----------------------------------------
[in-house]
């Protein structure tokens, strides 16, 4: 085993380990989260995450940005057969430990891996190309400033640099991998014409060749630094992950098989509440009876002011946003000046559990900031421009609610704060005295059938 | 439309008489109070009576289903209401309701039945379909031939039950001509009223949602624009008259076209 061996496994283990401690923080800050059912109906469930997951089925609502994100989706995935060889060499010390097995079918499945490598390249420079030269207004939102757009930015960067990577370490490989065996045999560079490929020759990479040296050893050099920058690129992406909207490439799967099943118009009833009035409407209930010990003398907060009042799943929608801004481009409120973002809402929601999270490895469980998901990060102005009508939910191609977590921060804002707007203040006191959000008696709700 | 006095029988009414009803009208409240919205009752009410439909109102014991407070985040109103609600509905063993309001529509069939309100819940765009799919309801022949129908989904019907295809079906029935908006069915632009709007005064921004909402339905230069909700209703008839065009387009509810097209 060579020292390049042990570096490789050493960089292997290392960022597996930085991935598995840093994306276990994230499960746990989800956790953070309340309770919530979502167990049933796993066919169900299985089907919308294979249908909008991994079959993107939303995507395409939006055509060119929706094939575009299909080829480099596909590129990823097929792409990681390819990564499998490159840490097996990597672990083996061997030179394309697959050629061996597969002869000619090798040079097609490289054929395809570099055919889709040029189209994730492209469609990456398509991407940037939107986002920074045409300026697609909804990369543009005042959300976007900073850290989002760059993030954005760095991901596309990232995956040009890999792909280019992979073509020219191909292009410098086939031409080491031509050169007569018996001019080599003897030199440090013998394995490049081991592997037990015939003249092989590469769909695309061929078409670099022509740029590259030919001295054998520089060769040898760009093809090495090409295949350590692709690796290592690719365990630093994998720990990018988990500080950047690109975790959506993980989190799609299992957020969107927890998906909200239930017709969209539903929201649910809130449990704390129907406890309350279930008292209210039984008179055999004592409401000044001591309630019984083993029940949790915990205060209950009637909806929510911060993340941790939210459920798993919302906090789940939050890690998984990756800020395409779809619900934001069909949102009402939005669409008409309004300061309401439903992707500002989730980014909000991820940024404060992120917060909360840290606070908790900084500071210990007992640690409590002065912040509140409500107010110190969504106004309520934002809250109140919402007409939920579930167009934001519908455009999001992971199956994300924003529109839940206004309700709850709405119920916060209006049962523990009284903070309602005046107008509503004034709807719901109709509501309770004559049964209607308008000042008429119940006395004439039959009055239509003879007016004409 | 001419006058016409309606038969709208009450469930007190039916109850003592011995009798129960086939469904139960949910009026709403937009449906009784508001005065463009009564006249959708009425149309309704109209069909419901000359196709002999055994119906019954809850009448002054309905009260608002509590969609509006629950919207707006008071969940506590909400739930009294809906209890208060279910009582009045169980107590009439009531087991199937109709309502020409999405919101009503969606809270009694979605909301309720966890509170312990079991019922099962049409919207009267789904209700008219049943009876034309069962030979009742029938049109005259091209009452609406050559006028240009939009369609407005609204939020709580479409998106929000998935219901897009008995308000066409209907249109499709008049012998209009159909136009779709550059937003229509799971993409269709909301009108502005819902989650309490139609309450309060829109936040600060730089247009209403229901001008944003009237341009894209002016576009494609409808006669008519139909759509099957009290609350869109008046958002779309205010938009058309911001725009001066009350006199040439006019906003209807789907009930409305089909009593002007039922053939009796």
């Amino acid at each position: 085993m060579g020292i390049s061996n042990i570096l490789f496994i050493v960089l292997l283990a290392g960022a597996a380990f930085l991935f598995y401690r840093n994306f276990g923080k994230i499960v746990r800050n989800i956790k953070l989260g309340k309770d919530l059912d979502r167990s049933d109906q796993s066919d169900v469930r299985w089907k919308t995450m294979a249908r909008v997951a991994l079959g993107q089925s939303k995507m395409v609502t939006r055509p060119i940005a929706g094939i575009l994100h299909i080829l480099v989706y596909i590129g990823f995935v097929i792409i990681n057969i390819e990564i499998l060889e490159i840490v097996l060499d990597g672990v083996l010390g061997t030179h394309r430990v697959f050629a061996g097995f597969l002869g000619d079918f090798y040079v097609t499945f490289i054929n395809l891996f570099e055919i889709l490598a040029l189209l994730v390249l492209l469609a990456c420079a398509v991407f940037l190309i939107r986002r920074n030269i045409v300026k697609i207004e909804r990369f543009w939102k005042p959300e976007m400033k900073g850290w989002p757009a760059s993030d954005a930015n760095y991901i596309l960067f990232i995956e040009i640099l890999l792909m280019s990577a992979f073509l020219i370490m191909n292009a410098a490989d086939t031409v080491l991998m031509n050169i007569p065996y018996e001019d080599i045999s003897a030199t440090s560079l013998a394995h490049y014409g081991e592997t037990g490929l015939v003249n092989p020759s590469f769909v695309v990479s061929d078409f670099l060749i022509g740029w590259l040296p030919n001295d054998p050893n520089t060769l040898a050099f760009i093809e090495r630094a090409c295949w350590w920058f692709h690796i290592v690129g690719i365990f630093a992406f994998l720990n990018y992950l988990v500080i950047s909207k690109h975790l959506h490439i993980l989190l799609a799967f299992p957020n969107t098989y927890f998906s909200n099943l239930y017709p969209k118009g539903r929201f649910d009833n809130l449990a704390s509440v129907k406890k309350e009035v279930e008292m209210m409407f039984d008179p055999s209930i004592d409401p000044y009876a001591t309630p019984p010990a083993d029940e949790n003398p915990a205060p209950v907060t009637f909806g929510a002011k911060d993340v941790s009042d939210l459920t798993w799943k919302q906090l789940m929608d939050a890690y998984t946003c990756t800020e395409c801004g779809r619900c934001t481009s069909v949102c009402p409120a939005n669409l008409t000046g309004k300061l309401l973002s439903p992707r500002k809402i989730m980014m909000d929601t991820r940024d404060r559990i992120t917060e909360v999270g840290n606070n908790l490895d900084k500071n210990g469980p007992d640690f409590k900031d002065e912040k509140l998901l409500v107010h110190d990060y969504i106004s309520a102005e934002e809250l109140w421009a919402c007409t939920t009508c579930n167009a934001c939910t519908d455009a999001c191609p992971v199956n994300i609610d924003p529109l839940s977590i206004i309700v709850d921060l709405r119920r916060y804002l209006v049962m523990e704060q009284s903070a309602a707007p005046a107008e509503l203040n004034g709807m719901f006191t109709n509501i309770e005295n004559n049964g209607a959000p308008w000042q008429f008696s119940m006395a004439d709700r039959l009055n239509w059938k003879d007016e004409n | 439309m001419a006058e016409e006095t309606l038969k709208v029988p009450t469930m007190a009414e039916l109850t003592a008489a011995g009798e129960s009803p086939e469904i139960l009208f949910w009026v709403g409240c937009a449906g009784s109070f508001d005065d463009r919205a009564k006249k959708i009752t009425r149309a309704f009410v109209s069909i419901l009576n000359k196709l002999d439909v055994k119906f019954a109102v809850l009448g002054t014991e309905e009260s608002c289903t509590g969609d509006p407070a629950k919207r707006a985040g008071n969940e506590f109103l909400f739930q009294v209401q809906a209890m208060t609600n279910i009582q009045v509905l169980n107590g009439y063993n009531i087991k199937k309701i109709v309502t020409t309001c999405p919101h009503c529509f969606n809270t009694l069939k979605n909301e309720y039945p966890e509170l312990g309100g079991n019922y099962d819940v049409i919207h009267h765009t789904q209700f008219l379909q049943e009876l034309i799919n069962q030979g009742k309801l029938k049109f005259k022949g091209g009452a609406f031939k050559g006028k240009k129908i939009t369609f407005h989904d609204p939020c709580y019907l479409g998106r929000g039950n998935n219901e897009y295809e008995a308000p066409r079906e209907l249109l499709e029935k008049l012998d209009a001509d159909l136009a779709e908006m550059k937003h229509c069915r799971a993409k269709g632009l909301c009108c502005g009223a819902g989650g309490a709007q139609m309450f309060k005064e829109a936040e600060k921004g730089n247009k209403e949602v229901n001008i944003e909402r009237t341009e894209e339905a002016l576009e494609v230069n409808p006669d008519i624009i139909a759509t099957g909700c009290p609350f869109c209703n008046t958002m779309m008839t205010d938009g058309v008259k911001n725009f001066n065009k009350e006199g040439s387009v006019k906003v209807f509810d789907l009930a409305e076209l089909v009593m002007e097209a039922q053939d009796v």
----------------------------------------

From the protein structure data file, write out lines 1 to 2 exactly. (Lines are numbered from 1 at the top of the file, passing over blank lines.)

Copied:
[in-house]
């Protein structure tokens, strides 16, 4: 085993380990989260995450940005057969430990891996190309400033640099991998014409060749630094992950098989509440009876002011946003000046559990900031421009609610704060005295059938 | 439309008489109070009576289903209401309701039945379909031939039950001509009223949602624009008259076209 061996496994283990401690923080800050059912109906469930997951089925609502994100989706995935060889060499010390097995079918499945490598390249420079030269207004939102757009930015960067990577370490490989065996045999560079490929020759990479040296050893050099920058690129992406909207490439799967099943118009009833009035409407209930010990003398907060009042799943929608801004481009409120973002809402929601999270490895469980998901990060102005009508939910191609977590921060804002707007203040006191959000008696709700 | 006095029988009414009803009208409240919205009752009410439909109102014991407070985040109103609600509905063993309001529509069939309100819940765009799919309801022949129908989904019907295809079906029935908006069915632009709007005064921004909402339905230069909700209703008839065009387009509810097209 060579020292390049042990570096490789050493960089292997290392960022597996930085991935598995840093994306276990994230499960746990989800956790953070309340309770919530979502167990049933796993066919169900299985089907919308294979249908909008991994079959993107939303995507395409939006055509060119929706094939575009299909080829480099596909590129990823097929792409990681390819990564499998490159840490097996990597672990083996061997030179394309697959050629061996597969002869000619090798040079097609490289054929395809570099055919889709040029189209994730492209469609990456398509991407940037939107986002920074045409300026697609909804990369543009005042959300976007900073850290989002760059993030954005760095991901596309990232995956040009890999792909280019992979073509020219191909292009410098086939031409080491031509050169007569018996001019080599003897030199440090013998394995490049081991592997037990015939003249092989590469769909695309061929078409670099022509740029590259030919001295054998520089060769040898760009093809090495090409295949350590692709690796290592690719365990630093994998720990990018988990500080950047690109975790959506993980989190799609299992957020969107927890998906909200239930017709969209539903929201649910809130449990704390129907406890309350279930008292209210039984008179055999004592409401000044001591309630019984083993029940949790915990205060209950009637909806929510911060993340941790939210459920798993919302906090789940939050890690998984990756800020395409779809619900934001069909949102009402939005669409008409309004300061309401439903992707500002989730980014909000991820940024404060992120917060909360840290606070908790900084500071210990007992640690409590002065912040509140409500107010110190969504106004309520934002809250109140919402007409939920579930167009934001519908455009999001992971199956994300924003529109839940206004309700709850709405119920916060209006049962523990009284903070309602005046107008509503004034709807719901109709509501309770004559049964209607308008000042008429119940006395004439039959009055239509003879007016004409 | 001419006058016409309606038969709208009450469930007190039916109850003592011995009798129960086939469904139960949910009026709403937009449906009784508001005065463009009564006249959708009425149309309704109209069909419901000359196709002999055994119906019954809850009448002054309905009260608002509590969609509006629950919207707006008071969940506590909400739930009294809906209890208060279910009582009045169980107590009439009531087991199937109709309502020409999405919101009503969606809270009694979605909301309720966890509170312990079991019922099962049409919207009267789904209700008219049943009876034309069962030979009742029938049109005259091209009452609406050559006028240009939009369609407005609204939020709580479409998106929000998935219901897009008995308000066409209907249109499709008049012998209009159909136009779709550059937003229509799971993409269709909301009108502005819902989650309490139609309450309060829109936040600060730089247009209403229901001008944003009237341009894209002016576009494609409808006669008519139909759509099957009290609350869109008046958002779309205010938009058309911001725009001066009350006199040439006019906003209807789907009930409305089909009593002007039922053939009796």